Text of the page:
"Stigma - we’ve got to remove that word and show that people can open up about talking": JOE chats to new Upbeat FM presenter Aidan Power
We talk bad jokes, Oasis fan-boys and the important topic of mental health awareness...
Upbeat FM has hit the airwaves and it is helping to promote positive mental health across the country with the help of some of Ireland's best known personalities.
One of whom is Aidan Power, who took time out of his busy schedule to have a chat with JOE about Upbeat FM and to take our Tombola of Truth challenge. More on that later...
JOE: So, Aidan, can you tell us a bit about Upbeat FM?
Aidan Power: Yeah, sure. So Upbeat FM is a pop-up radio station that is running from St. Patrick’s University Hospital for a week with live on-air programming and it’s main aim is to promote mental health.
JOE: Where can we listen to it and how can the listeners get involved?
Aidan Power: Well, it’s a multi-city station, so that means while it’s not fully nationwide, it’s across most of the country. The main places would be Dublin, Galway, Cork, Limerick, Tipp, Waterford, Kilkenny and up as far as Longford.
Upbeat FM was actually on the air before back in October, so due to the success of that they decided to bring it back and I’ve gotten on board this time around to help them out.
It’s in a bunch of different of cities, its on FM but it’s also on Upbeat.ie. All the presenters are just there to help out and do our bit, but so far it has been very enjoyable. Listeners can text the studio on 085 2299028 or email into us at firstname.lastname@example.org.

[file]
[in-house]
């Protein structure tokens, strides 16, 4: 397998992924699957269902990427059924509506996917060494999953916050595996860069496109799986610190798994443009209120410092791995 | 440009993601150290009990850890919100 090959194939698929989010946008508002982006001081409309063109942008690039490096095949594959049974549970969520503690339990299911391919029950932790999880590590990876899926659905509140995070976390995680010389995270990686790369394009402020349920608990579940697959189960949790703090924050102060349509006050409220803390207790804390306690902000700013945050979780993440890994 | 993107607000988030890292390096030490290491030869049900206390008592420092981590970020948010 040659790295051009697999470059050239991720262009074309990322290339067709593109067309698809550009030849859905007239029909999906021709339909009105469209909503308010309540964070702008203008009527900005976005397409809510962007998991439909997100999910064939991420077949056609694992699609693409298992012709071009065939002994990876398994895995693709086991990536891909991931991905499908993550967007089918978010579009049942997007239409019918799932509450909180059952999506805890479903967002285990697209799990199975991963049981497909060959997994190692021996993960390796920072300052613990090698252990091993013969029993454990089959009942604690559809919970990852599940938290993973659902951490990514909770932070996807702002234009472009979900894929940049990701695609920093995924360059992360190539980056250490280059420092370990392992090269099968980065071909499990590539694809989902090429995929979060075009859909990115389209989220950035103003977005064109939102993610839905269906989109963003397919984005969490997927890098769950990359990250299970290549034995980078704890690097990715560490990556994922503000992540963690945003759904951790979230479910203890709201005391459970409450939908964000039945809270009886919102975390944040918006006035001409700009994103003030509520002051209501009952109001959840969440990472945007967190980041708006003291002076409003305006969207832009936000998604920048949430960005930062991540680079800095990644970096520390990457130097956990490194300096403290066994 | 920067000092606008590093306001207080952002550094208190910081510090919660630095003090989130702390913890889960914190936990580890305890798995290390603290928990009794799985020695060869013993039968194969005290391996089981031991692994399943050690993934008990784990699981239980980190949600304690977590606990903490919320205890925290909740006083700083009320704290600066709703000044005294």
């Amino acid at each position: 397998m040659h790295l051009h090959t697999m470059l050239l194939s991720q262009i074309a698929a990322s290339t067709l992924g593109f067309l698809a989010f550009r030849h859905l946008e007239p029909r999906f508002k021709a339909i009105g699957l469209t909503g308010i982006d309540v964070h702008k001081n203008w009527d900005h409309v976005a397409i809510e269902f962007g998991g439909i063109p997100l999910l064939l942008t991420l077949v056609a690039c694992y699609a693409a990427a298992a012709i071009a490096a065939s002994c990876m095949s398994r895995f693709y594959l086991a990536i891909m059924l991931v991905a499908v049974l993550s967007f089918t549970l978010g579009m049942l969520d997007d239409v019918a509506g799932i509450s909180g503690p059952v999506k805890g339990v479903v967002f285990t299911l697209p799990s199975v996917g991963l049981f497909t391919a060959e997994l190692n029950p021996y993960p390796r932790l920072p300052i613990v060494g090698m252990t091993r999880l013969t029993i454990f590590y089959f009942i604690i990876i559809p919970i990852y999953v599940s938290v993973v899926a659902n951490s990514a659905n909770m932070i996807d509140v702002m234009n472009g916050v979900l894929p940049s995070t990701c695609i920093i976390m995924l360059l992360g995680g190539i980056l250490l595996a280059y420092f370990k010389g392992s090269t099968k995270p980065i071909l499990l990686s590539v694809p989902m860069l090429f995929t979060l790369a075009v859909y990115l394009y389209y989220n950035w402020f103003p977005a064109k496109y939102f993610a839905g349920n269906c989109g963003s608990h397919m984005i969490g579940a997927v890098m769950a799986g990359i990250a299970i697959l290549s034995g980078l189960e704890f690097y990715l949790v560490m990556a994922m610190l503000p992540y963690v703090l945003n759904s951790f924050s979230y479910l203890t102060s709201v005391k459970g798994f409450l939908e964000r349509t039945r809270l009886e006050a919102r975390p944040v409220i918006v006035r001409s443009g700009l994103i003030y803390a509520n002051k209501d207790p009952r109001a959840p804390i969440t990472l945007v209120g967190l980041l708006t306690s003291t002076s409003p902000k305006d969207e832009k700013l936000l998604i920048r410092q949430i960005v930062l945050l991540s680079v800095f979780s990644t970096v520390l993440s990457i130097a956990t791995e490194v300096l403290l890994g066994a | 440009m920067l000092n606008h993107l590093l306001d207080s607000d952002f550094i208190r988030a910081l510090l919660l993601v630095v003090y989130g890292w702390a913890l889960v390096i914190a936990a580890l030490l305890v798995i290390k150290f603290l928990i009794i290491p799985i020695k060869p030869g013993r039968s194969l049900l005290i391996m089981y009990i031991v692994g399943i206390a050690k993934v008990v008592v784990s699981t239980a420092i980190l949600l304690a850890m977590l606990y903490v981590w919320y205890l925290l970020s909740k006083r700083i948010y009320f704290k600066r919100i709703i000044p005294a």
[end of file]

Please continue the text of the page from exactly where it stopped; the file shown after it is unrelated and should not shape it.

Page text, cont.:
JOE: So in your own opinion, why is there such a stigma around mental health and how can we combat this?
Aidan Power: I think it’s something that has always been there, but we’ve only really confronted it in the last few years. That’s my view on it. But I think great work has been done by people to recognise it.
I recently interviewed football pundit Richie Sadlier and he has done some great work in the area of mental health and trained himself in the work of psychotherapy. He said, the one thing most people are afraid of is saying anything wrong about mental health, or not knowing what it means.
So rather than confront it, people would rather not talk about it. It’s a minefield for a lot of people. So for a lot of people, whether they’re experiencing mental health difficulties or not, they tend to shy away from it.
The people experiencing it often struggle to reach out and then people not experiencing it just don’t know enough about it to talk about mental health. And then there’s always that thing that if we do talk about it, we’re labelling it and it becomes an issue.
It’s nearly like learning something that we never knew before. People wake up in the morning and think about the bodies and their physical health, but it should be the same thing for mental health. It’s just as important and operates in the same way as your physical health.
Even that word, ‘stigma’, we’ve got to remove the word and show that people can open up about talking about their problems without it being a problem. But I’m not qualified enough to say where it’s at now. It seems, to me at least, that there’s much more awareness about it.
JOE: Do you think it’s more difficult for men to open up about mental health, considering there’s this notion of having to put on a brave face?
Aidan Power: I think so yeah, certainly anecdotally, they say women find it easier to talk to one another. It can be especially tough for young guys. I’m in my mid-30s and it’s much easier now for the lads to chat in an honest way and to drop the guard and to drop the mask and if everything isn’t all right you can feel comfortable to say it.
Certainly when we were younger there was none of that. It just wasn’t a thing and if you felt in anyway down or anything like that, you kind of just sucked it up the best you could and got on with it. But I certainly find the older I’m getting the more comfortable I would be talking about things if I felt I needed to.
JOE: So you’re down in St. Patrick’s University Hospital at the moment. What's it like?